Democratic Rights Extra questions, Important exam Questions
SHORT ANSWER TYPE QUESTIONS
Q.1. What was the background in which ethnic massacre took place in Kosovo?
Ans. Kosovo was a province of Yugosalvia before it split away. In this province the population was overwhelmingly ethnic Albanian. But in the entire country, Serbs were in majority. A narrowminded Serb nationalist, Milosevic, had won the election and became the President of Yugoslavia. His government was very hostile to the Kosovo Albanians. He wanted that ethnic minorities like Albanians should either leave the country or accept the dominance of the Serbs. The massacre was carried out by the army under the direction of the government.
Q.2. Explain what is meant by ‘Rule of Law’. [Important]
Ans. Rule of law means equality before the law or equal protection of the laws. It means that the laws apply in the same manner to all, regardless of a person’s status. Rule of law is the foundation of any democracy. It implies that no person is above the law. There cannot be any distinction between a political leader, government official and ordinary citizen.
Q.3. Are the reservations provided to the Scheduled Castes, Scheduled Tribes and OBCs against the Right to Equality? Give reasons.
Ans. These reservations are not against the Right to Equality. In a broader sense, equality does mean giving everyone the same treatments, no matter what they need. Equality means giving everyone an equal opportunity to achieve whatever one is capable of. Sometimes, it is necessary to give job reservations to socially and economically backward sections of the society to ensure equal opportunity. The constitution says that reservations of this kind are not a violation of the Right to Equality.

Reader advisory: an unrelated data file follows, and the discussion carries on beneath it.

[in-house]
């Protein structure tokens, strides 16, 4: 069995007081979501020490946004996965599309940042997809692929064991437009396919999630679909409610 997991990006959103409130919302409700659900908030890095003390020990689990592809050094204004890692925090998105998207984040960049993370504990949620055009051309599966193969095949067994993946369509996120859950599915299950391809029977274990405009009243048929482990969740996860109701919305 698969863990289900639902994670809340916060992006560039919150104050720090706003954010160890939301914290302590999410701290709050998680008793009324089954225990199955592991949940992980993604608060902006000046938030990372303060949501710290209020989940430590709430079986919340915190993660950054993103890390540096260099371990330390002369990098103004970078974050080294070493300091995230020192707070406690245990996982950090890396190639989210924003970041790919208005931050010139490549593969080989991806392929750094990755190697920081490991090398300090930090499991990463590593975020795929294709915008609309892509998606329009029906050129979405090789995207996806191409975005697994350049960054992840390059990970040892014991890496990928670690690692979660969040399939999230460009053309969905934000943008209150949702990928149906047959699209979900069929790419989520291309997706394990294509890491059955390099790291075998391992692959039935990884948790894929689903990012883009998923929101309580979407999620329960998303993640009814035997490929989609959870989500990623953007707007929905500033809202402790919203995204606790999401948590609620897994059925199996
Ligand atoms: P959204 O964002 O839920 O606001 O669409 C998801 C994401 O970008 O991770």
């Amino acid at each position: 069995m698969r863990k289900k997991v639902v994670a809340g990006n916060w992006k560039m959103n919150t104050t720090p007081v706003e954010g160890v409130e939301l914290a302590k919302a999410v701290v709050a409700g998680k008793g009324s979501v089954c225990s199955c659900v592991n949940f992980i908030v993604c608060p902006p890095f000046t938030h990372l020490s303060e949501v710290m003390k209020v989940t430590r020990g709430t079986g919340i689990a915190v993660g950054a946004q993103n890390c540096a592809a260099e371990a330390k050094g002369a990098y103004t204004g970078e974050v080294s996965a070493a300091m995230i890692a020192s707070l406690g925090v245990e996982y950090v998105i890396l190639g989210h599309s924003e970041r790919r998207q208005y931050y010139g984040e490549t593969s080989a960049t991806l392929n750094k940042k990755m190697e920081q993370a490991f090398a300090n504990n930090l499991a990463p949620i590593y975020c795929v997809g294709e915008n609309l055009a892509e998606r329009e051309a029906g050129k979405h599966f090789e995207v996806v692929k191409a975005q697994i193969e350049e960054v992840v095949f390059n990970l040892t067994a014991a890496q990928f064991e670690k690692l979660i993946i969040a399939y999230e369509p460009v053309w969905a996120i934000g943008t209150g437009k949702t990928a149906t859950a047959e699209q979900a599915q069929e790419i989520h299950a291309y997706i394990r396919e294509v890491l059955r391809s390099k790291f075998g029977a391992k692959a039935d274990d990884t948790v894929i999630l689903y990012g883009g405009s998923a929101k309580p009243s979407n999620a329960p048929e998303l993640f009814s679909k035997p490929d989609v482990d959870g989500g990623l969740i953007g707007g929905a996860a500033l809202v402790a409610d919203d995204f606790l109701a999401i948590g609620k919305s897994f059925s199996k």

Q.4. Mention the freedoms provided under the ‘Right to Freedom’. Why are reasonable restrictions imposed on them? [Important]
Ans. Under the Right to Freedom, the Indian constitution guarantees six freedoms. These are :
(i) Freedom of speech and expression
(ii) Freedom to assemble peacefully without arms
(iii) Freedom to form associations and unions
(iv) Freedom to move freely throughout the country
(v) Freedom to reside in any part of the country and,
(vi) Freedom to practise any profession, or to carry on any occupation, trade or business. Reasonable restrictions are imposed on our freedoms in the larger interest of the society. Freedom should be exercised in such a manner that it does not violate others’ right to freedom.
Q.5. What does the term ‘minority’ refer to under the Cultural and Educational Rights? Ans. Here minority does not mean only religious minority at the national level. In some places, people speaking a particular language are in majority; people speaking a different language are in a minority. For example, Telugu-speaking people form a majority in Andhra Pradesh but they are a minority in Karnataka. Sikhs constitute a majority in Punjab, but they are a minority in Rajasthan, Haryana and Delhi.
Q.6. What is the role of National Human Rights Commission in securing the human rights? How does it work?
Ans. The National Human Rights Commission (NHRC) focuses on helping the victims secure their human rights. These include all the rights granted to the citizens by the constitution. For NHRC human rights also include the rights mentioned in the UN-sponsored international treaties that India has signed. The NHRC cannot by itself punish the guilty – that is the responsibility of the courts. The NHRC makes an independent and credible inquiry into any case of violation of human rights. The commission presents its findings and recommendations to the government or intervenes in the court on behalf of the victims. Like any court, it can summon witnesses, question any government official, demand any official paper, visit any prison for inspection or send its own team for on-the-spot inquiry.
Q.7. Give some examples with regard to the expansion of the scope of rights for the citizens. Ans. Certain rights like right to freedom of press, right to information, and right to education are derived from the Fundamental Rights. Recently school education has become a right for Indian citizens.